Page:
is because a treaty was formed between France and Britain. It had


nothing to do with the EU. It was set up in 2003, and they are saying,


we have no intention of breaking that if you leave the EU. Much to


the chagrined of the Calais mayor, who has always hated the idea of


this treaty, but means that the border for Britain is in France, not


in Britain. She would like it to be moved back to the UK to Dover, and


of course, that is not something Britain would like. But now it is


embarrassing that this has happened so quickly. I have great faith in


Petrie. I am not so sure about her faith in France. It is entirely


correct that this is not part of any EU deal. But, yes, you could have a


hundred reassurances, although this reassurance that the Telegraph has


is from French sources, so they would not renege on the 2003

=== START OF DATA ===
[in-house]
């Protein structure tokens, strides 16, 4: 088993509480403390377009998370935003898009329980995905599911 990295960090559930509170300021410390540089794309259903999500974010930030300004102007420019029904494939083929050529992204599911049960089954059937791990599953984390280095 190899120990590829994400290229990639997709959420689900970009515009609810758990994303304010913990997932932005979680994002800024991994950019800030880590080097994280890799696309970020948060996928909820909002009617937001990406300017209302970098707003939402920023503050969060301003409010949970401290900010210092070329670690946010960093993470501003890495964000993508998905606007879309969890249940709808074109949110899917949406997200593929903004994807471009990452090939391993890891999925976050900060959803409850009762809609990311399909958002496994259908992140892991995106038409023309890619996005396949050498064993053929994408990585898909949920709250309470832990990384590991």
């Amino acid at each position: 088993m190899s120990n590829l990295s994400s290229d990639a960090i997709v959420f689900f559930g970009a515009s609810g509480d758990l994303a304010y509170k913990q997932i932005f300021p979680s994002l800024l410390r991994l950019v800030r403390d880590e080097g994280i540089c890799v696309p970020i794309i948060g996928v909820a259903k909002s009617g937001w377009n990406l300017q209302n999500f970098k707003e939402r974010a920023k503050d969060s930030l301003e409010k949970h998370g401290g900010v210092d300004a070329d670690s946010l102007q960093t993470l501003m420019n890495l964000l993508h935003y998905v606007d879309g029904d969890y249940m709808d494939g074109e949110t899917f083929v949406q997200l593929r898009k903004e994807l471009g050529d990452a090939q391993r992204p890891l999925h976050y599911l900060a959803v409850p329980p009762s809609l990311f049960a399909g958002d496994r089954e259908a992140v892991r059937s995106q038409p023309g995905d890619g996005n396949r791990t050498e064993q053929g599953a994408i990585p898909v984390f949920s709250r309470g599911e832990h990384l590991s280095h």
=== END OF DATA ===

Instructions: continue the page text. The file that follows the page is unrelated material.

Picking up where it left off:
agreement, undermining Mr Cameron's claims. But of course, French


governments change and they may change rather quickly. The deputy


mayor of Calais is quoted as well, saying, we will have to cancel it.


And the Merit Calais already wants things done and has been fighting


for that for some time. So to be fair to the Prime Minister, that is


his point. Governments and leaderships change, and there are a


lot of people in France who don't want to this. What worries me is


these quick, sweeping statements. He is supposed to be entering into


negotiations to make us all want to stay within the EU. You cannot just


throw things out that are suddenly knocked down. He should know that it


is only a possibility. Why not say that, instead of the scaremongering?


Hang on, scaremongering? For goodness' sake, we are living in an